We sailed or rather motored into UK waters this morning, the 18th June for the first time in over eight years. Pinta are now just 100nm away from Falmouth. Looking at this morning's grib file we think we will carry on all the way to Scotland. We have enough fuel even if we have to motor all the rest of the way which it looks pretty much like we will be doing. We are now just desperate to get home. We cannot ever remember seeing so many dolphins, they come early mornings and evening, sometimes staying for an hour or more. Donald knelt at the bow and waved to them. One jumped right out of the water and almost touched his hand. And during my watch for the last two nights running we have had a wonderful sunset, the sky changing from fiery orange to blood red. The sea is so calm now that I spent most of the day in the galley, first making mackerel pate for lunch, then chocolate biscuit cake (I cannot keep up with the demand), and finally prepared a roast chicken dinner with rum baked bananas and raisins for pud. Now it is early evening and after sailing in a south westerly force four all afternoon things are a bit bumpy down below. I am beginning to regret that roast dinner....
We have spent the last twenty four hours passing well known landmarks marked on our electronic chart, Ushant, Bishop's Rock Lighthouse, The Isles of Scilly, Lands End, St David's Head, Tusker Rock, but I see none of them. We could be anywhere on the sea but the light and the temperature tell us we are most definitely in the northern latitudes. This morning Tuesday the decks are soaking wet with the morning dew. That tells us there will be no wind again today but the sun will shine down from a clear blue sky. We have just 280nm and two days to go. We now must be the only ARC Europe yacht still en route to our destination. On the 6pm SSB net we learned that Pinta had just 45nm to run to Falmouth, Emilia were just 150nm away from Malahide so they will arrive there today.
We spent the day reading in the cockpit, warmer today in the sunshine. It was another lovely sunset as we swept up St Georges Channel with the tide, doing up to 10.1kts. When I came up on watch at 5am the next morning and looked out we were surrounded by a thick har, a real 'pea souper'. David was navigating his way by radar through a large fishing fleet and must have counted over three dozen. By 8.15 the fog had lifted, we were opposite the Isle of Man and had less than 100nm to go. The boys are working the tides and so we will now head over towards the coast of Ireland hoping to pick up a favourable current to take us on up through the North Channel. Then keeping over to the west we will lay a course for the south east corner of Arran and Ardrossan. All going well we will be in tucked up in our marina berth by the early evening.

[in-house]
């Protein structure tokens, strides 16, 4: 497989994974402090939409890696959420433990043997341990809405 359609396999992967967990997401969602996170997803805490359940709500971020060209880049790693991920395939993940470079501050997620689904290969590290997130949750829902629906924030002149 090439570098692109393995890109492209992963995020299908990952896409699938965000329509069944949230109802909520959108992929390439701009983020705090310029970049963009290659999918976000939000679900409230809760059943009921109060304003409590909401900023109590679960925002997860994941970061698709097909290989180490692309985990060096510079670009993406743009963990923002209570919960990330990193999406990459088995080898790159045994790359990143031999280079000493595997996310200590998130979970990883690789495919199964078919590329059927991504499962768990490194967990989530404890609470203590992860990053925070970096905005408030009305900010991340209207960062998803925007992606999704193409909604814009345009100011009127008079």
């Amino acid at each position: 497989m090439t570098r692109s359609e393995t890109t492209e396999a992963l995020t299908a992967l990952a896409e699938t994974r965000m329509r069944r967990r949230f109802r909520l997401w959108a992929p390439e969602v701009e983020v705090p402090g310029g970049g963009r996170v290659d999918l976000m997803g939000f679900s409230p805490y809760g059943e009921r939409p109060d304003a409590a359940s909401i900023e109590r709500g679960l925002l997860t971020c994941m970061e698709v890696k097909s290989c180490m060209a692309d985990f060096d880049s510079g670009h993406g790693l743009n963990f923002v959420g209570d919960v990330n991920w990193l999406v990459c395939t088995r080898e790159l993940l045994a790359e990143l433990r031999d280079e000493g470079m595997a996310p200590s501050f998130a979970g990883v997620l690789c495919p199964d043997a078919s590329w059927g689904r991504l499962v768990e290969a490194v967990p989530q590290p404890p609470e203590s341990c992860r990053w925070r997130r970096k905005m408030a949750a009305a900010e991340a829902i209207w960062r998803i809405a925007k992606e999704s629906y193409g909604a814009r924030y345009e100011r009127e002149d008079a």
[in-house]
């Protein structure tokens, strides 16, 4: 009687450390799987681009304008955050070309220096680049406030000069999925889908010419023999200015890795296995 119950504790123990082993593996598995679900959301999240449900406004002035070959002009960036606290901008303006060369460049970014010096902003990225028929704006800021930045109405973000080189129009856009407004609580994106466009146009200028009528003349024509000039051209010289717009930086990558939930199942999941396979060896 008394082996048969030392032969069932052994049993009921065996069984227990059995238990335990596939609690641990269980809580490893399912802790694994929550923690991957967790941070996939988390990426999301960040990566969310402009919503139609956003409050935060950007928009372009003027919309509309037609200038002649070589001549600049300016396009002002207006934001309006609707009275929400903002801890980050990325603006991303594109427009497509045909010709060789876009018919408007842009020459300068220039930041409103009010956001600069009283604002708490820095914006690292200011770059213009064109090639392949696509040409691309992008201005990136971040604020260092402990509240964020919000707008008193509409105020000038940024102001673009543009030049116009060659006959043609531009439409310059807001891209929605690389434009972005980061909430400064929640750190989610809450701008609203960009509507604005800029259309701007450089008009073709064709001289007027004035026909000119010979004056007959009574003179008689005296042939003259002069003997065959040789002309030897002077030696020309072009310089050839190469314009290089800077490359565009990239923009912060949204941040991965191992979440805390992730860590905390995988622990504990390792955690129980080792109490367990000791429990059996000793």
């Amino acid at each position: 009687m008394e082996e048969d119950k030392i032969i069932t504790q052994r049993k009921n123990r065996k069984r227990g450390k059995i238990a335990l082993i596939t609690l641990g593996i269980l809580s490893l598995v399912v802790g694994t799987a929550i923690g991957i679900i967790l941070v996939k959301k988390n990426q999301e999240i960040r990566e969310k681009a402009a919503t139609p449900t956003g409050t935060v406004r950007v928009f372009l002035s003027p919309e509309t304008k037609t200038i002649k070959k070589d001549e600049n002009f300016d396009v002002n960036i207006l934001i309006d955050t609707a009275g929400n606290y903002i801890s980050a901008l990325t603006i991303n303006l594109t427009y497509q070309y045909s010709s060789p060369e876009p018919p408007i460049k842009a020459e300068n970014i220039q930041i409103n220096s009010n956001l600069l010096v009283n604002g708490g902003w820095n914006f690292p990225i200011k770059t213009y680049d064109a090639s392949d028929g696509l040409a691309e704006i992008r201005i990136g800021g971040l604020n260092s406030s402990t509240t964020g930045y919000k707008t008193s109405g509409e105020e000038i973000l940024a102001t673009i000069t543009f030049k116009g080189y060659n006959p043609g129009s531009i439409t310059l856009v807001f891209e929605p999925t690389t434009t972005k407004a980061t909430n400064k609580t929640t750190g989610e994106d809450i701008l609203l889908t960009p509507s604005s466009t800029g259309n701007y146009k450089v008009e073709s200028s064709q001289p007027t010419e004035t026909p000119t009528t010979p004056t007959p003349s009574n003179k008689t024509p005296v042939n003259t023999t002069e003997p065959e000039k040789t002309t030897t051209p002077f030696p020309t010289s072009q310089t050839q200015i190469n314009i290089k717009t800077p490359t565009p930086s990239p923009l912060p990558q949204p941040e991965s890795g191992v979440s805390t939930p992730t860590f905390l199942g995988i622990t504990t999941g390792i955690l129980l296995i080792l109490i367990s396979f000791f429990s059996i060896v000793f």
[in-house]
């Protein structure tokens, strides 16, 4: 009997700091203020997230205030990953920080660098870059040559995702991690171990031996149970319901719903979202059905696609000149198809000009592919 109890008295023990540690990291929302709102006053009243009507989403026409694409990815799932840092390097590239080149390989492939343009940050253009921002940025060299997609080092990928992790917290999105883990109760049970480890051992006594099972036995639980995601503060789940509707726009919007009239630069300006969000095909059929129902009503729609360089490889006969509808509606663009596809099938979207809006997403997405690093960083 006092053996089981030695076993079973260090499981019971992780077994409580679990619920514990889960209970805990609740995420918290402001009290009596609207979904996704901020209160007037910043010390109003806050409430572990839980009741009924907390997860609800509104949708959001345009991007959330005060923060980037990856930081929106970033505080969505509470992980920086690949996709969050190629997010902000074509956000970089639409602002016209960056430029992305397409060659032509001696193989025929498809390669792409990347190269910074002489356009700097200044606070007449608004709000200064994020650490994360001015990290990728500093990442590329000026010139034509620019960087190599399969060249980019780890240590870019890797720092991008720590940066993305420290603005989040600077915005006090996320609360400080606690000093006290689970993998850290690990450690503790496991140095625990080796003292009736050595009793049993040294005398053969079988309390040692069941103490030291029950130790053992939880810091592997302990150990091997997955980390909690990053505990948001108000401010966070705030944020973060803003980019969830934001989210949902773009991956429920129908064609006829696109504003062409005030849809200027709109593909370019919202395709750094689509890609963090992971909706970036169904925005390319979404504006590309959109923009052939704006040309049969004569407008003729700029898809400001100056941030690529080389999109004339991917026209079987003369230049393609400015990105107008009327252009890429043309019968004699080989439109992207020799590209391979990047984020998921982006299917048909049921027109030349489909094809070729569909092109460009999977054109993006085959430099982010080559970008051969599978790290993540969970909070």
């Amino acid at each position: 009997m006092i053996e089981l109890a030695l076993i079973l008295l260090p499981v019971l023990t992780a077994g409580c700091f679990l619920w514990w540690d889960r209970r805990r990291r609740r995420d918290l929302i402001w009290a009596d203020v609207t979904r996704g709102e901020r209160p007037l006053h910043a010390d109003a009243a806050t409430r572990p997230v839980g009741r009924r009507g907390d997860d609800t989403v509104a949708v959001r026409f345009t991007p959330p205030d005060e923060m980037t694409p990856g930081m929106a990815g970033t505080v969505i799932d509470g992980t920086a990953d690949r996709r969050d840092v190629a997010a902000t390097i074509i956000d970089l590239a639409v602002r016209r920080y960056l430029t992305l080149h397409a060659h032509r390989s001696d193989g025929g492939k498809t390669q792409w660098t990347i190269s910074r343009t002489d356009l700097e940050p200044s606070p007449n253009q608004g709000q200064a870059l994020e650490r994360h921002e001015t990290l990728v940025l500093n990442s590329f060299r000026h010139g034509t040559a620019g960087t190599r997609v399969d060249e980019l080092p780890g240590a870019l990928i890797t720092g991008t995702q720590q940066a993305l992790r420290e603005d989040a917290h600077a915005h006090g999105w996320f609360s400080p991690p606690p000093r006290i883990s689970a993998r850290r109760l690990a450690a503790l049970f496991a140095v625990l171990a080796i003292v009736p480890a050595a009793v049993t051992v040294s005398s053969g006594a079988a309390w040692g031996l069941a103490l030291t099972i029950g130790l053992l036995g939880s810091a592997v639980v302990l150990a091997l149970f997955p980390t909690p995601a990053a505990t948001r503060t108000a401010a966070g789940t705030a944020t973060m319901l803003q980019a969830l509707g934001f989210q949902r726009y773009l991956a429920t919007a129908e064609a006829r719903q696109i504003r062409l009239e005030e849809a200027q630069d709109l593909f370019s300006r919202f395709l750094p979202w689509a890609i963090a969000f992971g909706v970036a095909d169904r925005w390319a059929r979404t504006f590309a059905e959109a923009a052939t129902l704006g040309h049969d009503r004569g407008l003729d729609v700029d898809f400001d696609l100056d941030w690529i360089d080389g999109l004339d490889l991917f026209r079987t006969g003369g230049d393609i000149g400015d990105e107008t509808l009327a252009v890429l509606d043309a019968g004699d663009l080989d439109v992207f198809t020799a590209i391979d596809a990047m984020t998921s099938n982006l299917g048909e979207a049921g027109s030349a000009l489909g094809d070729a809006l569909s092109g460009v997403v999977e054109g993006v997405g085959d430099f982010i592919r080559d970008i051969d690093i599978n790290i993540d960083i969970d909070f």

Off across Biscay
17 June 2012 | Bay of Biscay
David has plotted a course on the computer to Dublin, 590nm away. Our grib file is showing headwinds by the time we reach that latitude so a couple of days in Howth just south of Dublin may be on the cards but we are keeping our options open and ideally would like to complete the passage in one hop. The alarm was set for 6.45am but we cheated having an extra five minutes. The mornings and nights are cold so I don’t leap out of my warm bunk with the quite the same enthusiasm. We are almost looking forward to putting on our central heating. We left just after 8am, Emilia and Pinta already away. The skies were still overcast but at least the wind had fallen away overnight. We motorsailed until a useable breeze came up from the south west. It turned into the most lovely sailing day, blue skies, sunshine, steady force four to five winds on the beam. It doesn’t get much better than this. The seas are quite lumpy but one would expect that after four days of big winds. Donald plays with the sails with a tweak here, and a tweak there. He is great at sail trim and every point of a knot of boat speed counts. Oh, but it is cold. Every day I seem to have to add another layer. David cheerfully reminds us that next week is mid summer’s night after which the nights will start to close in.
Today, Sunday, there is just no wind at all and we have been motorsailing all day. It died away around 5am but we had at least covered 162 nm under full sail. What a dreich drab day but we all had extra sleep and the swell has died right down making life easier down below. We spent our watches dodging ships, there must have been dozens. It rained almost the entire day. We thought we were going to bring the sunshine home with us but it appears it could be the other way round. We hear Scotland is enjoying some great weather. We have kept the morning and evening SSB radio net going and everyone else heading north has run out of the wind. At 10 pm we were over the continental shelf the depths having risen sharply from over 3500 metres to just over 100 metres but with flat seas we would never have noticed.